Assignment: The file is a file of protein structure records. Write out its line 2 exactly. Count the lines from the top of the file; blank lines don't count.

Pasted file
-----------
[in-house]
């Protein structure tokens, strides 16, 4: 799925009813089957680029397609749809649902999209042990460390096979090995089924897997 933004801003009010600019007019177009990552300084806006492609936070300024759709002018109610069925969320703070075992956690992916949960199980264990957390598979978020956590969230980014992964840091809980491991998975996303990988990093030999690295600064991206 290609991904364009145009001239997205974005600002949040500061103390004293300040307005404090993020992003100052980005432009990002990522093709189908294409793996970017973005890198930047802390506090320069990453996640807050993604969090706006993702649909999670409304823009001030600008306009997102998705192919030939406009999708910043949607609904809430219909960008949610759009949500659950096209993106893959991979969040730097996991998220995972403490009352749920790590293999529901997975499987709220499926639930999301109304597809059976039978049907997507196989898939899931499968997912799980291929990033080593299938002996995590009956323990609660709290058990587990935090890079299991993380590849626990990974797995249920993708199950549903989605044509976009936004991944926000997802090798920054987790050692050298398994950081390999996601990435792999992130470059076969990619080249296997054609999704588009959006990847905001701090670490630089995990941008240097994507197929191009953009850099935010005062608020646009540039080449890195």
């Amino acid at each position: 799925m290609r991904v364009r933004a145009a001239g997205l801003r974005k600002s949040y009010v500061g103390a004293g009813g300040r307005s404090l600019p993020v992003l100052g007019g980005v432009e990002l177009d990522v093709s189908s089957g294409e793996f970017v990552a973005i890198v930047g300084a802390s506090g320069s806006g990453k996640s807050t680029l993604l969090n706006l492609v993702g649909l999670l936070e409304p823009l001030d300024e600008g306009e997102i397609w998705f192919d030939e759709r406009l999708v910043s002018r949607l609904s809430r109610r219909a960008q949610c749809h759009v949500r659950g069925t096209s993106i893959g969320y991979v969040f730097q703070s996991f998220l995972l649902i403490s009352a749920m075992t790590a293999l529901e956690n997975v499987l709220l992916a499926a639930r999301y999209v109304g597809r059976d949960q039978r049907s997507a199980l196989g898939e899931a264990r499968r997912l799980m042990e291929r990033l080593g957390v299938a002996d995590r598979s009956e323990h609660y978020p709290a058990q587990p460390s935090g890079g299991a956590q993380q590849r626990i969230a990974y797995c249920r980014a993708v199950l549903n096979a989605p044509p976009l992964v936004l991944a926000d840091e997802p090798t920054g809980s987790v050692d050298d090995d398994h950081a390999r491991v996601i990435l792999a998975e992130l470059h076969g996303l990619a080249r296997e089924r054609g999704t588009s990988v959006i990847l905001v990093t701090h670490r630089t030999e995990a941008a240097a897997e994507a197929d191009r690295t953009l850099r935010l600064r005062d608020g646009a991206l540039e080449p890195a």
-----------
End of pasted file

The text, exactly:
């Protein structure tokens, strides 16, 4: 799925009813089957680029397609749809649902999209042990460390096979090995089924897997 933004801003009010600019007019177009990552300084806006492609936070300024759709002018109610069925969320703070075992956690992916949960199980264990957390598979978020956590969230980014992964840091809980491991998975996303990988990093030999690295600064991206 290609991904364009145009001239997205974005600002949040500061103390004293300040307005404090993020992003100052980005432009990002990522093709189908294409793996970017973005890198930047802390506090320069990453996640807050993604969090706006993702649909999670409304823009001030600008306009997102998705192919030939406009999708910043949607609904809430219909960008949610759009949500659950096209993106893959991979969040730097996991998220995972403490009352749920790590293999529901997975499987709220499926639930999301109304597809059976039978049907997507196989898939899931499968997912799980291929990033080593299938002996995590009956323990609660709290058990587990935090890079299991993380590849626990990974797995249920993708199950549903989605044509976009936004991944926000997802090798920054987790050692050298398994950081390999996601990435792999992130470059076969990619080249296997054609999704588009959006990847905001701090670490630089995990941008240097994507197929191009953009850099935010005062608020646009540039080449890195």